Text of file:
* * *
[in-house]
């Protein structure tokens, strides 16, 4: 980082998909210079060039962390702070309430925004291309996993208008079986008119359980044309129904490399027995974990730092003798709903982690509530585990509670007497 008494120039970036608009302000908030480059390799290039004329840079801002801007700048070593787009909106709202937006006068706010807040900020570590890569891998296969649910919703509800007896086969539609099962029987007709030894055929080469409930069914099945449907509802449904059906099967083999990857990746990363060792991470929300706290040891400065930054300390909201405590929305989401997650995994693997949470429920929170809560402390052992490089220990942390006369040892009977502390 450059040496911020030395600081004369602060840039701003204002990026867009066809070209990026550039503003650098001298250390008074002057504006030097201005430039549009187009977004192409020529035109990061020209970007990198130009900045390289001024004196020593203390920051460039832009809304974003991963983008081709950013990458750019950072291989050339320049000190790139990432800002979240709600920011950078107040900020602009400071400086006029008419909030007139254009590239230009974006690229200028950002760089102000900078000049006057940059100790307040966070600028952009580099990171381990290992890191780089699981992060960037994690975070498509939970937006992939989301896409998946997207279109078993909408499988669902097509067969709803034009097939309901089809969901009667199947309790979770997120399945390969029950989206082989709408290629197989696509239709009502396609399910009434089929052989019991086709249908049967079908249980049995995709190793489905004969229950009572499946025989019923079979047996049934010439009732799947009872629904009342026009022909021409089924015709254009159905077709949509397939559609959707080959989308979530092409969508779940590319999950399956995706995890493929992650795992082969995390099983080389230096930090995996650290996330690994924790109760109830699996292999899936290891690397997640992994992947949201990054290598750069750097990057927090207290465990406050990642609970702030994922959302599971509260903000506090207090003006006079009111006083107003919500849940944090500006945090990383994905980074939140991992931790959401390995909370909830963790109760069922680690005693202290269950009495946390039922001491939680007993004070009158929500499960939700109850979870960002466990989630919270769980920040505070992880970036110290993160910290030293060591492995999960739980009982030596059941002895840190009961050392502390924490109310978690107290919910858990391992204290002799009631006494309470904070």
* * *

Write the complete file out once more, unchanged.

[in-house]
């Protein structure tokens, strides 16, 4: 980082998909210079060039962390702070309430925004291309996993208008079986008119359980044309129904490399027995974990730092003798709903982690509530585990509670007497 008494120039970036608009302000908030480059390799290039004329840079801002801007700048070593787009909106709202937006006068706010807040900020570590890569891998296969649910919703509800007896086969539609099962029987007709030894055929080469409930069914099945449907509802449904059906099967083999990857990746990363060792991470929300706290040891400065930054300390909201405590929305989401997650995994693997949470429920929170809560402390052992490089220990942390006369040892009977502390 450059040496911020030395600081004369602060840039701003204002990026867009066809070209990026550039503003650098001298250390008074002057504006030097201005430039549009187009977004192409020529035109990061020209970007990198130009900045390289001024004196020593203390920051460039832009809304974003991963983008081709950013990458750019950072291989050339320049000190790139990432800002979240709600920011950078107040900020602009400071400086006029008419909030007139254009590239230009974006690229200028950002760089102000900078000049006057940059100790307040966070600028952009580099990171381990290992890191780089699981992060960037994690975070498509939970937006992939989301896409998946997207279109078993909408499988669902097509067969709803034009097939309901089809969901009667199947309790979770997120399945390969029950989206082989709408290629197989696509239709009502396609399910009434089929052989019991086709249908049967079908249980049995995709190793489905004969229950009572499946025989019923079979047996049934010439009732799947009872629904009342026009022909021409089924015709254009159905077709949509397939559609959707080959989308979530092409969508779940590319999950399956995706995890493929992650795992082969995390099983080389230096930090995996650290996330690994924790109760109830699996292999899936290891690397997640992994992947949201990054290598750069750097990057927090207290465990406050990642609970702030994922959302599971509260903000506090207090003006006079009111006083107003919500849940944090500006945090990383994905980074939140991992931790959401390995909370909830963790109760069922680690005693202290269950009495946390039922001491939680007993004070009158929500499960939700109850979870960002466990989630919270769980920040505070992880970036110290993160910290030293060591492995999960739980009982030596059941002895840190009961050392502390924490109310978690107290919910858990391992204290002799009631006494309470904070």